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Jazzmaster noob question (hopefully an interesting one!)

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Hi there, I have just picked up a Squier VM Jazzmaster the one with tremolo. I have just dropped a GFS tune-o-matic in there as it didnt fit the guitar I intended it for a happy accident . http://guitarfetish....ASS_p_4217.html.

I understand the radius will be off but I thought I would give it a whirl and I can really tell the difference in rattle over the stock bridge and the intonation seems ok enough. The pole pieces also line up well. Sound wise it seems to have a warmer, thicker sound. I got wondering if matching brass tail would line up and I could somehow attached this to the trem plate. It seems to me that I could remove the trem plate then fit the stop bar over the two screws at the back using washers and longer screws. Hope this makes sense?

With this experiment I would be hoping to give the guitar a beefier and more solid feel due to the lump of brass and the extra contact, I know I should probably have gone for another model but its the classic look that's burnt into my mind. Does anyone see any problems with this? Its easily reversible or am I just a fool?




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If you take the tremolo off and remove the spring and tighten the spring's screw all the way tight, it should basically hard tail the tremolo giving you a similar experience vs drilling the body to add a stop tail. Using that bridge would also have you need to drill the bridge holes out of you want the bridge installed completely, also you would likely need to add a shim because tune-o-matic style bridges are taller physically. It can be done, but I don't know if you will get a lot different sound doing all those changes. Pickups usually make a more noticeable difference in sound honestly.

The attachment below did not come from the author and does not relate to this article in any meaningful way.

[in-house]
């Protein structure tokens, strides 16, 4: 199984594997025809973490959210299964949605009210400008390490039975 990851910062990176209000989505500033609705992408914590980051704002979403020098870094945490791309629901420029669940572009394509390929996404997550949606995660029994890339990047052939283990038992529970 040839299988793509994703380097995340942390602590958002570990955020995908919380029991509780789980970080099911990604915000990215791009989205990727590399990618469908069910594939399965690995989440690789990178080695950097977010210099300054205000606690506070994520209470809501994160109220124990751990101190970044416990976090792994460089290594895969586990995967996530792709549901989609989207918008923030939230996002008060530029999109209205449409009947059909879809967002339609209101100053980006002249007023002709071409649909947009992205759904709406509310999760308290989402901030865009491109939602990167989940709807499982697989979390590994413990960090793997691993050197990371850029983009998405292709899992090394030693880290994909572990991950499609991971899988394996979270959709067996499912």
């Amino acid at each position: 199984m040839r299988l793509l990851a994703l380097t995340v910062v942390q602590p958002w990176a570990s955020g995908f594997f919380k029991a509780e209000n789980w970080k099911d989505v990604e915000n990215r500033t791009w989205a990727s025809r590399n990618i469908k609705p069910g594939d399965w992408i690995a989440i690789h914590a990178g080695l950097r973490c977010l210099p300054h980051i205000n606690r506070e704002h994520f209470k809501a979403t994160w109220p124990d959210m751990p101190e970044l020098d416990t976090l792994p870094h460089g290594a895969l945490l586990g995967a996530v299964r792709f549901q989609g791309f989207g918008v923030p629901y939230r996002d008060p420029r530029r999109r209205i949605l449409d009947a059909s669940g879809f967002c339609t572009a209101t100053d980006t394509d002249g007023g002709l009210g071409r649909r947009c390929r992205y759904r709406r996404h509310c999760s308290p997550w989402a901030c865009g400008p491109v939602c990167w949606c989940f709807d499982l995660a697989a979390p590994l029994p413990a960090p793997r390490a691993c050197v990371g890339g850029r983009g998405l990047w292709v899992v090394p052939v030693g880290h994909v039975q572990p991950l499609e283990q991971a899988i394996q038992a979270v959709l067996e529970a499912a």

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You can " hard-tail" a Jazzmaster, or a Jaguar, just by tightening up the vibrato spring all the way, and removing the arm. If you want the strings to angle over the bridge more like a Gibson, or something, you could get a buzzstop. If the mounting posts for the tune-o-matic bridge co-incide with the "thimbles" for the Fender bridge, then mounting the tune-o-matic can be accomplished, probably, by putting tight-fitting dowels in the thimbles, and drilling them for the tune-o-matic's posts.

I would recommend a Mustang bridge, however. You can simply rock it back all the way in it's thimble-pivots, intonate it, and leave it there. You can also "hard-mount" a fender floating bridge by putting the right size of rubber, or plastic, tubing around the bridge posts, which will make the bridge fit tightly in it's thimbles, and prevent it from rocking back and forth.

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